Railroad FELA Defense Tactics
Soon after an injury is reported railroads routinely use the following tactics in order to prepare their defense with the goal of minimizing or even negating the injured employee’s potential financial recovery under the FELA.
Railroad Claim Agents/Recorded Statements
The railroad claims department has one primary objective when an employee is injured – to save the railroad money. The railroad claims agent may represent that he/she is your friend and will take care of you during this difficult time following an injury. However, never lose sight of the fact that railroad claims agents want to obtain information to use against the injured employee to minimize financial recovery under the FELA. The claims agent will usually request a recorded statement and is trained to ask questions that will benefit the railroad’s FELA defense. Any statement given will be used by the railroad in defending the FELA claim. Thus, it is strongly recommended that no statement be voluntarily given to the railroad claims agent.
Railroads are regularly conducting video surveillance on their injured employees in an effort to “catch” the employees physically doing something that is “inconsistent” with the reported injuries and resulting physical limitations. Video surveillance can occur from outside the employee’s home, while traveling to/from medical appointments, or while engaged in normal activities of daily living such as shopping for groceries.
Once an injury occurs railroads will attempt to obtain as much information as possible to use in their defense of the FELA claim. In addition to requesting a recorded statement, it is common practice as part of the investigative process for railroad claims agents to obtain the injured employee’s medical records, take photographs and perform a reenactment, and interview co-employees and supervisors with knowledge of the incident. Armed with all of this information, the railroad will try to establish conflicting information to be used against the employee.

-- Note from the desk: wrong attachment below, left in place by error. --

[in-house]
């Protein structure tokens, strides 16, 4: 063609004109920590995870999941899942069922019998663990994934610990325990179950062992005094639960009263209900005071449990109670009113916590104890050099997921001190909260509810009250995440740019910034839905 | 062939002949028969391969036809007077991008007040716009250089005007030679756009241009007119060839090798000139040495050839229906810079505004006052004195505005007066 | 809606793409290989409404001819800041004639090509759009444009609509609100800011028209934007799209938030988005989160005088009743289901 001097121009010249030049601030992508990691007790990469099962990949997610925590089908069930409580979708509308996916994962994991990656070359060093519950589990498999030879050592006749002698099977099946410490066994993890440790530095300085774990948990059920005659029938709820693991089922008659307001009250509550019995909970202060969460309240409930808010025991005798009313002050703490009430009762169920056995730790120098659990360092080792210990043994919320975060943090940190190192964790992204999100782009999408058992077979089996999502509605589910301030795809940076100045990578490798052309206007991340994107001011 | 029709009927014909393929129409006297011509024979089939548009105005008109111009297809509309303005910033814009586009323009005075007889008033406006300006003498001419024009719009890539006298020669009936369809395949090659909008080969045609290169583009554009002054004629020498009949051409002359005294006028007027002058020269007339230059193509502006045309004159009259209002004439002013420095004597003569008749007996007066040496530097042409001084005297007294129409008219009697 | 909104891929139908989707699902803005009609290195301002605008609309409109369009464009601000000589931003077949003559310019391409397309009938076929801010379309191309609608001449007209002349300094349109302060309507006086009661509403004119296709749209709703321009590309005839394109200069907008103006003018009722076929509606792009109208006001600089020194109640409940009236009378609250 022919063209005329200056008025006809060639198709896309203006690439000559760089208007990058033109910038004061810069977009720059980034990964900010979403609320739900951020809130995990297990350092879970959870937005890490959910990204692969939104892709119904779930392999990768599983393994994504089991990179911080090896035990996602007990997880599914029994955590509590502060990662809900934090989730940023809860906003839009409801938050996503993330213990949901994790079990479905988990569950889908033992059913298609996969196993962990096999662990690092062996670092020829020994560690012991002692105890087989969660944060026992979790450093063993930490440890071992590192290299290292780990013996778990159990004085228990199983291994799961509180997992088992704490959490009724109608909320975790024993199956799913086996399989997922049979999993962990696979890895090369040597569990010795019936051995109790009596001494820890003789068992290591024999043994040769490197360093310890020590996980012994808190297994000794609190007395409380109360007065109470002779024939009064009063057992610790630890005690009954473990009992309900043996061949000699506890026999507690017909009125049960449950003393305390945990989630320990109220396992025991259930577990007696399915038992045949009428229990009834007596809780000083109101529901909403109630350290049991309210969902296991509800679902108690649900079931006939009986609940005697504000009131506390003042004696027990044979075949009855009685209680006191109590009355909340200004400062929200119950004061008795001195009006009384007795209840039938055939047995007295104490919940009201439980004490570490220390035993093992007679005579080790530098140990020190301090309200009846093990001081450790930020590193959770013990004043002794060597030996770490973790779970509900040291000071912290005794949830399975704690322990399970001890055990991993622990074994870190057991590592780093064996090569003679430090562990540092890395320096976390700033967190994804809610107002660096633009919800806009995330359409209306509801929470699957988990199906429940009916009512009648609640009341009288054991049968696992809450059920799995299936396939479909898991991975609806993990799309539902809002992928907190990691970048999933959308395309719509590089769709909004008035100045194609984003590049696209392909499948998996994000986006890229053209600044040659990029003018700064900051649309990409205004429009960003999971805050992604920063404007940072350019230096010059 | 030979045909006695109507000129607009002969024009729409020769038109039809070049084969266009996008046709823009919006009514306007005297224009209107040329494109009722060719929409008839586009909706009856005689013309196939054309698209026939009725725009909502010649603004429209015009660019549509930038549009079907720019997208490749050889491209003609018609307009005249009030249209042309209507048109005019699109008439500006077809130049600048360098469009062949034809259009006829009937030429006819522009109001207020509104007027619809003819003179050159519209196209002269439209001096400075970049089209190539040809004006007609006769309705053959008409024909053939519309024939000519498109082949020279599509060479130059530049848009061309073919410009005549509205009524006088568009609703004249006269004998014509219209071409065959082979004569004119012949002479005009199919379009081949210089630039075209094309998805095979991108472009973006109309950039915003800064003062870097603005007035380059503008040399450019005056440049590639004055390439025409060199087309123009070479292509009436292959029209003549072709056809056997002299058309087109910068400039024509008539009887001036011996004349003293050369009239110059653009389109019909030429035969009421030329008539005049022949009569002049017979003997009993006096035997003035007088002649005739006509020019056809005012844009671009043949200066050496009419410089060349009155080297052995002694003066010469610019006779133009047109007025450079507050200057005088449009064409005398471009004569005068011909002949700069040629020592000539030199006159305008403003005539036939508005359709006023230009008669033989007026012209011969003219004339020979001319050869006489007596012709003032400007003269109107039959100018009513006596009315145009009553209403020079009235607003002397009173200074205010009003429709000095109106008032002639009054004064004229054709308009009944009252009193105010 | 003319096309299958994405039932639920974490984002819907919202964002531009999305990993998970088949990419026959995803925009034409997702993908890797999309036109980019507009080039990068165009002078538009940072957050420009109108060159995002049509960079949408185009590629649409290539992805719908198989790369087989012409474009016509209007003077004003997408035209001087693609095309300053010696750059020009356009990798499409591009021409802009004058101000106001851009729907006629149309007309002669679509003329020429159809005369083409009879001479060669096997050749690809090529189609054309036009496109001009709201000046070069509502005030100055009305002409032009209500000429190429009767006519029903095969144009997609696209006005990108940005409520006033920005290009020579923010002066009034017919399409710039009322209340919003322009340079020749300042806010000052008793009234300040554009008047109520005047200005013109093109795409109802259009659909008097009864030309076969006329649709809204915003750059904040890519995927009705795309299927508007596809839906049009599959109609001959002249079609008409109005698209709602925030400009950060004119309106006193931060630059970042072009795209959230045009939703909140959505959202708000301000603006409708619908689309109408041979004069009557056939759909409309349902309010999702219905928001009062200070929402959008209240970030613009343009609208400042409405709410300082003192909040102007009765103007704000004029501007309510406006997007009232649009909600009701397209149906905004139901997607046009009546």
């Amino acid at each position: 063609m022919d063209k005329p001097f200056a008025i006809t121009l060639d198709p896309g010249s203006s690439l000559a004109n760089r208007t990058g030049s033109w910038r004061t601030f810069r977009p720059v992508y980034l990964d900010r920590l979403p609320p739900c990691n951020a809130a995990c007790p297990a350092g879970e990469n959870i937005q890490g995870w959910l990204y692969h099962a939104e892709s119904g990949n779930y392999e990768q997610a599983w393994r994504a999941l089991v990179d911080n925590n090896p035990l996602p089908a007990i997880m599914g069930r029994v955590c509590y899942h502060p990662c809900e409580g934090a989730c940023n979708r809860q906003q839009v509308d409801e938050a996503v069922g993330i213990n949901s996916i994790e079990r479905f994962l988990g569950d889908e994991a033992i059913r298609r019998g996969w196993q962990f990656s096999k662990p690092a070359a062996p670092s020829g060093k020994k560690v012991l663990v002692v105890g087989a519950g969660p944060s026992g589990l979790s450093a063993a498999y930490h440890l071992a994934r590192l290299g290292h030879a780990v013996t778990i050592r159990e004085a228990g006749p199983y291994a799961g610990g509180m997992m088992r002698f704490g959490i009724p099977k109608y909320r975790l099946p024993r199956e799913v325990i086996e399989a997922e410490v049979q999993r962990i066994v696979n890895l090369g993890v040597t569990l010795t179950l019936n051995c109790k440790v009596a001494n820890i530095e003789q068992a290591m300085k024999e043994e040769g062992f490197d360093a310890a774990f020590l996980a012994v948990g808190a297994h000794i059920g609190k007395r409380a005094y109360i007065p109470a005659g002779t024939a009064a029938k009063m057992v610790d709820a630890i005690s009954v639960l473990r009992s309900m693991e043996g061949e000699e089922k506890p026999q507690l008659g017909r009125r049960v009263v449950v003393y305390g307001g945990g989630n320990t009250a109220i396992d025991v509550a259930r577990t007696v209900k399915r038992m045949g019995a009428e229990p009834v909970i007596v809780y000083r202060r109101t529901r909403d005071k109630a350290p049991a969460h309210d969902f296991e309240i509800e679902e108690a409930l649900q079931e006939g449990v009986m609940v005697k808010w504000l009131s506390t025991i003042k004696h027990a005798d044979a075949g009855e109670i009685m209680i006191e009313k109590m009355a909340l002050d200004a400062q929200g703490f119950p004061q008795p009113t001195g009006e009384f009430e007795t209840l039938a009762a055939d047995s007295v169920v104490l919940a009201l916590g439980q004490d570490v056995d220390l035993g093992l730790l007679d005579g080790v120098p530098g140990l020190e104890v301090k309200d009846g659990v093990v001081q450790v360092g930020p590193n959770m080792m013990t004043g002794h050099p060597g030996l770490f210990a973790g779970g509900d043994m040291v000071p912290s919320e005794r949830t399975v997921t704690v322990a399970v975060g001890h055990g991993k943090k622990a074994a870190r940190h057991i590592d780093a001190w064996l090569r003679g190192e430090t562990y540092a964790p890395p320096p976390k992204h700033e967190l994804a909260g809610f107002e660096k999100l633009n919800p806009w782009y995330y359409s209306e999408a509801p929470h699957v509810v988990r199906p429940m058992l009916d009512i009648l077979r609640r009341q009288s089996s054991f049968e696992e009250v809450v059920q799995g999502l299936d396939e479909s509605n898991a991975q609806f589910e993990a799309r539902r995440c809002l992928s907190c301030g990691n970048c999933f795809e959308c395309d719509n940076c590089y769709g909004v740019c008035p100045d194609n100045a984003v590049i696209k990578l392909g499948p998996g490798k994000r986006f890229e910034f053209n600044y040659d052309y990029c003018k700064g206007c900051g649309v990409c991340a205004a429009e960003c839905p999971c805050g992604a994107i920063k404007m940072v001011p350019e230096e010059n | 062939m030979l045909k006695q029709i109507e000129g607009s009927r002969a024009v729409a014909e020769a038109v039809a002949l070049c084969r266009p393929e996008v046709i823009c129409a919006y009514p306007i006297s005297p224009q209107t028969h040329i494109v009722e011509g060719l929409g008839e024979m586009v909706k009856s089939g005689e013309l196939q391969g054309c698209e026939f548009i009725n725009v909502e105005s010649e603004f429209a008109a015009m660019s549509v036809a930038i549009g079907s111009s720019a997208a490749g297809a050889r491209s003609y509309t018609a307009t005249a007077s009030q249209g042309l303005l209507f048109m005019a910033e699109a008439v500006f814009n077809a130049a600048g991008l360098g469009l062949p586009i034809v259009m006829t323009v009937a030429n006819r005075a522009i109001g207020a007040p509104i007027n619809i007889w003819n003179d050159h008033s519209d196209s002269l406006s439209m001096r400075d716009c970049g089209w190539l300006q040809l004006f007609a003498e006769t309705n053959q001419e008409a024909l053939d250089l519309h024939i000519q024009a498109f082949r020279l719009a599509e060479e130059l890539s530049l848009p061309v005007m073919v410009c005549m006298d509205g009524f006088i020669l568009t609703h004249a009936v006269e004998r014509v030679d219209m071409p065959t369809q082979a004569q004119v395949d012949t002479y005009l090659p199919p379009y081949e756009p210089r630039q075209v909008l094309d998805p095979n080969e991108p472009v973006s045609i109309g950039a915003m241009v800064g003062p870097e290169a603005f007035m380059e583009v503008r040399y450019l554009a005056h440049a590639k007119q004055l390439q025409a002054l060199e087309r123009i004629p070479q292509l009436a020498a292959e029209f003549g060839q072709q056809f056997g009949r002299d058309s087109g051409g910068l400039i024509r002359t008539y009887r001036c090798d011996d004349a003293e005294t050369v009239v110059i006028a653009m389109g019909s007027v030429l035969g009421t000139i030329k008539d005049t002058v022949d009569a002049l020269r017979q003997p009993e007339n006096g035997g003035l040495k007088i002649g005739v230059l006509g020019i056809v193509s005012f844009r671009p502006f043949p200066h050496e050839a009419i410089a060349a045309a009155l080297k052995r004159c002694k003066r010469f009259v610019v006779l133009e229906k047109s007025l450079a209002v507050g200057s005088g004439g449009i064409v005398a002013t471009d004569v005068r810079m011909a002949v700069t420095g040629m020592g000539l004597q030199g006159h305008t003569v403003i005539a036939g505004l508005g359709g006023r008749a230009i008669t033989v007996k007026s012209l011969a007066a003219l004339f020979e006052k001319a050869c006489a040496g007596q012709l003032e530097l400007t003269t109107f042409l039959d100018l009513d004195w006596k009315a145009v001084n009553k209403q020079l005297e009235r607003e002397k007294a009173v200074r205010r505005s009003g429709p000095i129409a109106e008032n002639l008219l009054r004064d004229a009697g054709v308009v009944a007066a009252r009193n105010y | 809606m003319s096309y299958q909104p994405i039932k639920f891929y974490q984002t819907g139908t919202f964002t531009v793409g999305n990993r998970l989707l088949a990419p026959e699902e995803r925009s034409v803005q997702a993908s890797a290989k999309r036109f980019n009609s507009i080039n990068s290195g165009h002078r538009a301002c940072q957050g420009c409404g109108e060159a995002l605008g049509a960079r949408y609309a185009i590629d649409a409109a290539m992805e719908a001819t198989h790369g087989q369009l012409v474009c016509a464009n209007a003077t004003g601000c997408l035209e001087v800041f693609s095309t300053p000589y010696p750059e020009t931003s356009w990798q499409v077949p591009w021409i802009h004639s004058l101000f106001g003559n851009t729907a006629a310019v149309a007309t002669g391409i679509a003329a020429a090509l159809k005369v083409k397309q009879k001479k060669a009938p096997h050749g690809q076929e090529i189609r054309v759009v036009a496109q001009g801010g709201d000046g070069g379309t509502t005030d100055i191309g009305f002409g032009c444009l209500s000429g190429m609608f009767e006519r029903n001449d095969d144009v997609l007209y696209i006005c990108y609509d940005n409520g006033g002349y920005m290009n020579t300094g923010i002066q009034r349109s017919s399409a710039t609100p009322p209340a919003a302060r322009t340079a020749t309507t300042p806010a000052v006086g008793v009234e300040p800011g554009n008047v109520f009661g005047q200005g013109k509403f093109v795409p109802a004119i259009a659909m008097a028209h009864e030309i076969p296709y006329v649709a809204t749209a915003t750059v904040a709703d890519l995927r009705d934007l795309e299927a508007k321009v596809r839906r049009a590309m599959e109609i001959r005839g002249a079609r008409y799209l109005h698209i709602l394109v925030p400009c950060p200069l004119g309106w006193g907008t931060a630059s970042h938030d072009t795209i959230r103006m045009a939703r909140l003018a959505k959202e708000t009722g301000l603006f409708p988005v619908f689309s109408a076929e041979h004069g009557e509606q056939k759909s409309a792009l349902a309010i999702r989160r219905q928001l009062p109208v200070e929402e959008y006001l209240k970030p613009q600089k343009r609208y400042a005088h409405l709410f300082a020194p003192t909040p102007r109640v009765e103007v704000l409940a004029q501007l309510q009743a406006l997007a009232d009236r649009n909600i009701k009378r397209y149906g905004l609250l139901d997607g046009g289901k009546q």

When an employee is injured and does not timely file a personal injury report, railroads will frequently hold investigations to question the employee as to why the injury report was not “immediately” filed, and will use this opportunity to aggressively question the injured employee concerning his/her injuries and his/her alleged fault in the incident. Railroads have asserted that an employee was injured off property when a personal injury report was filed late and have charged employees with falsifying an injury. It is very important to seek legal advice before a railroad disciplinary investigation because testimony provided will be used by the railroad against the injured employee in defending the FELA claim.
Timely medical treatment and an accurate history given to all medical providers detailing how the injury happened is critical to establish the medical connection between the incident and resulting injury. Railroads are skeptical of claims that do not require immediate medical care, and there are times when railroad officials will attempt to prevent or delay medical treatment so as not to make the injury reportable to the Federal Railroad Administration (FRA). Even if symptoms are not significant immediately following an incident, many times the symptoms will gradually worsen as the days continue to the point where extensive treatment is needed and the employee is required to miss work. A failure to seek medical treatment within days after the injury incident may be very damaging to the successful pursuit of a FELA claim.